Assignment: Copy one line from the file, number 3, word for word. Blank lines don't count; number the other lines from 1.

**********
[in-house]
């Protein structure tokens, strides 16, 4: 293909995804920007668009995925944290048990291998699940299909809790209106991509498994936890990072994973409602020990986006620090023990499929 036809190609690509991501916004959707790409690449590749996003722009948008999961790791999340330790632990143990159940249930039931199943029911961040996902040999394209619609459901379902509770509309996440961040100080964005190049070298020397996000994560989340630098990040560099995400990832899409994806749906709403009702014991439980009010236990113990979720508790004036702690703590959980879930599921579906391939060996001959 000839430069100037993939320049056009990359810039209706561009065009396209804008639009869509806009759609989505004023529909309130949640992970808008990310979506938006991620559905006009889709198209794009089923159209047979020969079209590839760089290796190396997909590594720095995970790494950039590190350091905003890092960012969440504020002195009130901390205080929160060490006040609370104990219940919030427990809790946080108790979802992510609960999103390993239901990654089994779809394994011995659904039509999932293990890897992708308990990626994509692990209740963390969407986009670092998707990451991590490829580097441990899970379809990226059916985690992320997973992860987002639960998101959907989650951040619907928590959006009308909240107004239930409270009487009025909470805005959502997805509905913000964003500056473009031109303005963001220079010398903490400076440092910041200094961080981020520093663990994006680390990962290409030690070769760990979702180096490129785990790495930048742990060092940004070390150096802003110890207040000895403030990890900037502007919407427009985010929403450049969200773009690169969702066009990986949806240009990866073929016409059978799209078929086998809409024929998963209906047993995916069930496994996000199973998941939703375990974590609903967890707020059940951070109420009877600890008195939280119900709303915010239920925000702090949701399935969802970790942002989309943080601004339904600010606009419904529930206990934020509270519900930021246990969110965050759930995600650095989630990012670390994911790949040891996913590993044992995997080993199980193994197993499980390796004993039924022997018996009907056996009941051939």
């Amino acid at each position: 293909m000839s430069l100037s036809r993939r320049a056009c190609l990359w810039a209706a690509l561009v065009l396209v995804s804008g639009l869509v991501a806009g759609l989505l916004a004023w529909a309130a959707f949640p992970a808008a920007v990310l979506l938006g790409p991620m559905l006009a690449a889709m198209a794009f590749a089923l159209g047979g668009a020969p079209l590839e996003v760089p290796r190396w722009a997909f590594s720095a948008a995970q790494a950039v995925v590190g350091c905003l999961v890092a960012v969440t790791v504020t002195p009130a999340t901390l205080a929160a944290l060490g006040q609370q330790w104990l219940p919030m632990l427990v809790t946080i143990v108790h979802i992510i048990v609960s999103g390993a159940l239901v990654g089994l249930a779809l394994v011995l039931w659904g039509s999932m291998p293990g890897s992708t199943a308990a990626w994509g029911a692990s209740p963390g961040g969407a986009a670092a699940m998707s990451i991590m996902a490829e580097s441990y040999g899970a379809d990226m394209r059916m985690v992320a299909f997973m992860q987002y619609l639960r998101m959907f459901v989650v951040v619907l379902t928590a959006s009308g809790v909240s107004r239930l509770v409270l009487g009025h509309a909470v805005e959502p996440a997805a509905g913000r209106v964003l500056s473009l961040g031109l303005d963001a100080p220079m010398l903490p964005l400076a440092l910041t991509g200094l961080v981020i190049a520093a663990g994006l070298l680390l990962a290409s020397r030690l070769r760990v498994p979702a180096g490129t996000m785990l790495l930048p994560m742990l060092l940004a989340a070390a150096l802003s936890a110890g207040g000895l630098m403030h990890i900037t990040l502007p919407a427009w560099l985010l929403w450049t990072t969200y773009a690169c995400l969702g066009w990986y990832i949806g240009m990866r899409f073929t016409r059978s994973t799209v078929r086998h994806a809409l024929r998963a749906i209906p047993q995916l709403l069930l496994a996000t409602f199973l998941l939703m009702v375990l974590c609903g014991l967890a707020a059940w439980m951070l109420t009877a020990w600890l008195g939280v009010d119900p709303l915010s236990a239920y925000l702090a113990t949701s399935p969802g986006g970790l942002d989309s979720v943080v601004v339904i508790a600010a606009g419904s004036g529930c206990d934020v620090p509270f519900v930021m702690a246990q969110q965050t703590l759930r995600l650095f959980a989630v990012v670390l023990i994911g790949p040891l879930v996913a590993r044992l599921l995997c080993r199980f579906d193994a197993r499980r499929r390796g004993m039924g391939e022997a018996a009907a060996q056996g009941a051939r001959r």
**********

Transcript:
């Amino acid at each position: 293909m000839s430069l100037s036809r993939r320049a056009c190609l990359w810039a209706a690509l561009v065009l396209v995804s804008g639009l869509v991501a806009g759609l989505l916004a004023w529909a309130a959707f949640p992970a808008a920007v990310l979506l938006g790409p991620m559905l006009a690449a889709m198209a794009f590749a089923l159209g047979g668009a020969p079209l590839e996003v760089p290796r190396w722009a997909f590594s720095a948008a995970q790494a950039v995925v590190g350091c905003l999961v890092a960012v969440t790791v504020t002195p009130a999340t901390l205080a929160a944290l060490g006040q609370q330790w104990l219940p919030m632990l427990v809790t946080i143990v108790h979802i992510i048990v609960s999103g390993a159940l239901v990654g089994l249930a779809l394994v011995l039931w659904g039509s999932m291998p293990g890897s992708t199943a308990a990626w994509g029911a692990s209740p963390g961040g969407a986009a670092a699940m998707s990451i991590m996902a490829e580097s441990y040999g899970a379809d990226m394209r059916m985690v992320a299909f997973m992860q987002y619609l639960r998101m959907f459901v989650v951040v619907l379902t928590a959006s009308g809790v909240s107004r239930l509770v409270l009487g009025h509309a909470v805005e959502p996440a997805a509905g913000r209106v964003l500056s473009l961040g031109l303005d963001a100080p220079m010398l903490p964005l400076a440092l910041t991509g200094l961080v981020i190049a520093a663990g994006l070298l680390l990962a290409s020397r030690l070769r760990v498994p979702a180096g490129t996000m785990l790495l930048p994560m742990l060092l940004a989340a070390a150096l802003s936890a110890g207040g000895l630098m403030h990890i900037t990040l502007p919407a427009w560099l985010l929403w450049t990072t969200y773009a690169c995400l969702g066009w990986y990832i949806g240009m990866r899409f073929t016409r059978s994973t799209v078929r086998h994806a809409l024929r998963a749906i209906p047993q995916l709403l069930l496994a996000t409602f199973l998941l939703m009702v375990l974590c609903g014991l967890a707020a059940w439980m951070l109420t009877a020990w600890l008195g939280v009010d119900p709303l915010s236990a239920y925000l702090a113990t949701s399935p969802g986006g970790l942002d989309s979720v943080v601004v339904i508790a600010a606009g419904s004036g529930c206990d934020v620090p509270f519900v930021m702690a246990q969110q965050t703590l759930r995600l650095f959980a989630v990012v670390l023990i994911g790949p040891l879930v996913a590993r044992l599921l995997c080993r199980f579906d193994a197993r499980r499929r390796g004993m039924g391939e022997a018996a009907a060996q056996g009941a051939r001959r």